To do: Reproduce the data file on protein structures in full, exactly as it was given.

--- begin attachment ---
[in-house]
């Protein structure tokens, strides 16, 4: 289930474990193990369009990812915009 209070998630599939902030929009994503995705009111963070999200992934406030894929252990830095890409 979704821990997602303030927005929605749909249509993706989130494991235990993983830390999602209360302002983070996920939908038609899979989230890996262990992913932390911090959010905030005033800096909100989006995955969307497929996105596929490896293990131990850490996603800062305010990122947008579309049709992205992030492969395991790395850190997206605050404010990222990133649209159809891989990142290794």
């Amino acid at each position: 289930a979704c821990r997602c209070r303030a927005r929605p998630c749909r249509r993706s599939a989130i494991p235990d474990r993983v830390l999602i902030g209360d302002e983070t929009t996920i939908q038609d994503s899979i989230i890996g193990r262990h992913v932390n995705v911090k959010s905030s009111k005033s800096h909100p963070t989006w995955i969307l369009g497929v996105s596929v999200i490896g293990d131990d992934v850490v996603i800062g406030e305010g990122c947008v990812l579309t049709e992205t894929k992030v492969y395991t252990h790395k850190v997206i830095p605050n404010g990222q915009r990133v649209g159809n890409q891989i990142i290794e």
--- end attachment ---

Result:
[in-house]
């Protein structure tokens, strides 16, 4: 289930474990193990369009990812915009 209070998630599939902030929009994503995705009111963070999200992934406030894929252990830095890409 979704821990997602303030927005929605749909249509993706989130494991235990993983830390999602209360302002983070996920939908038609899979989230890996262990992913932390911090959010905030005033800096909100989006995955969307497929996105596929490896293990131990850490996603800062305010990122947008579309049709992205992030492969395991790395850190997206605050404010990222990133649209159809891989990142290794």
């Amino acid at each position: 289930a979704c821990r997602c209070r303030a927005r929605p998630c749909r249509r993706s599939a989130i494991p235990d474990r993983v830390l999602i902030g209360d302002e983070t929009t996920i939908q038609d994503s899979i989230i890996g193990r262990h992913v932390n995705v911090k959010s905030s009111k005033s800096h909100p963070t989006w995955i969307l369009g497929v996105s596929v999200i490896g293990d131990d992934v850490v996603i800062g406030e305010g990122c947008v990812l579309t049709e992205t894929k992030v492969y395991t252990h790395k850190v997206i830095p605050n404010g990222q915009r990133v649209g159809n890409q891989i990142i290794e």